In this video, ITA Alumni Ambassador Allison Schmitt talks about her experience living and teaching English abroad in Bangkok, Thailand! From TEFL certification to finding a job in Bangkok and teaching English in Thailand, watch her cover it all!
Here's a transcription of the video:
[Kari] Welcome to International TEFL Academy, live on Facebook. My name is Kari, I'm a student affairs advisor, and also a member of our ambassador department here at International TEFL Academy, ITA. Super excited today! Joining us, we have Allison Schmidt. She's one of our social media ambassadors. And she's gonna share with us all about her life teaching English in Bangkok, Thailand. Allison, welcome!
[Allison] Hello, thank you for having me!
[Kari] Thanks so much for joining us. I know that it's late, coming up to your bedtime in Thailand. So, thanks for taking the time out. Allison, tell us about yourself. Where are you from, what were you doing before heading over to Bangkok?
[Allison] Yeah, so I graduated in 2015 with a Bachelor's degree in History and Art History. And that year, I moved to Germany to live for a year as a nanny. And then, when I got back, I was like, "How am I gonna get abroad again?" (laughs) So, I found ITA, and took the online course, and ended up here in Bangkok, Thailand, from a little town in Massachusetts.
[Kari] Awesome, tell us about the most challenging part with getting certified.
[Allison] I would say the most challenging part for me was finding a practicum location. I'm from a really small town. There's only 700 people in my town. (laughs) So, a very, very small area. I thought I was gonna have to drive out to Boston, and spend a few weeks there doing my practicum hours. But there's actually a school in the next town over, for adult English learning. So, I would say that was one thing I was very stressed out about while I was taking the course. And one of the things that worried me about the online course. But it's actually a lot easier to find, there's a lot of schools. If you just put in the time to use Google, and search around your area. Even some public schools will have an ESL program. So, don't stress about the practicum, like I did. (laughs)
[Kari] Definitely. And that's probably the most stressful part of the course, from our students, but also the most rewarding. What are some benefits, how has being TEFL certified benefited you in your classroom?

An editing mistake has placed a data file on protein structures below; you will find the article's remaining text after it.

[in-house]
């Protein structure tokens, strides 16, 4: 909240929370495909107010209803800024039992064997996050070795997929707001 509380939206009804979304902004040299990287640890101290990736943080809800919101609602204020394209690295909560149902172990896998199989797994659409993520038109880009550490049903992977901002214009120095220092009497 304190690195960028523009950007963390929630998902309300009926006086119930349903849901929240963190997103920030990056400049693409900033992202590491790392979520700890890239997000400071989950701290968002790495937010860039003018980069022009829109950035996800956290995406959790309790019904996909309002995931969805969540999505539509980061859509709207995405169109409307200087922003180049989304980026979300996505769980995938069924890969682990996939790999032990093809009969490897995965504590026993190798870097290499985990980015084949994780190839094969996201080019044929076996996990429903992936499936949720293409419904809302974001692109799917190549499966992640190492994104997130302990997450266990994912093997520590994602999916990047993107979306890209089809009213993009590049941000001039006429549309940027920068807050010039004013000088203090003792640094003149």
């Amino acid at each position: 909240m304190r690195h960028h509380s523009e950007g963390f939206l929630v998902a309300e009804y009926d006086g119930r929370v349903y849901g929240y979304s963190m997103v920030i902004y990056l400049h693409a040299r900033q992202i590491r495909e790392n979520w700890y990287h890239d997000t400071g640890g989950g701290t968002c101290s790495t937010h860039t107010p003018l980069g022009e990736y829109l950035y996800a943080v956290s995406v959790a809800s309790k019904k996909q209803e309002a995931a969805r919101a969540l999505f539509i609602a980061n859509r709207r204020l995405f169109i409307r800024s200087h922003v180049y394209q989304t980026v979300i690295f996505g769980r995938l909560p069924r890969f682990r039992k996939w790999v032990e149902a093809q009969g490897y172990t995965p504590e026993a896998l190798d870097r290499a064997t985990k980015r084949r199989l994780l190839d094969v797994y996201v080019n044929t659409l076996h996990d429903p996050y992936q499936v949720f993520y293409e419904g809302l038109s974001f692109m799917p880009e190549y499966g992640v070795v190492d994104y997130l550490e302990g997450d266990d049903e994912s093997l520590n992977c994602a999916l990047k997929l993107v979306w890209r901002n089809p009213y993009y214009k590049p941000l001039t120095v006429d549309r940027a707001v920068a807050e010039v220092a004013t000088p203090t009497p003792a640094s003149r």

[Allison] You know, I use things that I learned in the TEFL course all the time. There were games, or activities that I learned from other students. Things that I needed to think about walking into a classroom like this. Because I had some background working in education, but never teaching English as a second language. And, I'd say the most important thing that I learned was the presentation and practice production. And so, every lesson that you have I'm always thinking, "The three P's, "make sure that you all three "in your lesson plan, every day." So, just so many things I took away from that course that I think about every day when I walk into my classroom.
[Kari] Okay, awesome. Allison, if you can get a little bit closer to your phone, I think we'll be able to hear you just a bit better. Very good,
[Allison] Can you hear me now?
[Kari] I think it's better, testing, testing.
[Allison] Testing, testing.
[Kari] Perfect, thank you so much. Alright, so why Bangkok? What made you decide
to head on over there?
[Allison] You know, I actually had never considered coming to Asia at all. My goal was to get back to Europe. Cause I'd spent time there, studying abroad. I had spent time there as an aupair. I wanted to be back in Europe. And I got a job in Spain, but it ended up falling through, and so I called up the job search guidance, or the student advisors, that's who I'm looking for. (laughs) And, my student advisor was so amazing, and really talked me through finding something new, cause very worried about being able to get out. And she had been in Bangkok. And she told me about her time here, and she had spent three years here. She spent an hour on the phone with me, talking to me about Bangkok, which had never in a million years been on my radar to go. And she just really convinced me that this was a great place to come adventure. And it really has been.
[Kari] Awesome, good to hear. For those of you just tuning in, we're chatting live with a social media ambassador, Allison, who's living and teaching ESL in Bangkok, Thailand. Allison, tell us about your job. How did you find it, your students, what's it like?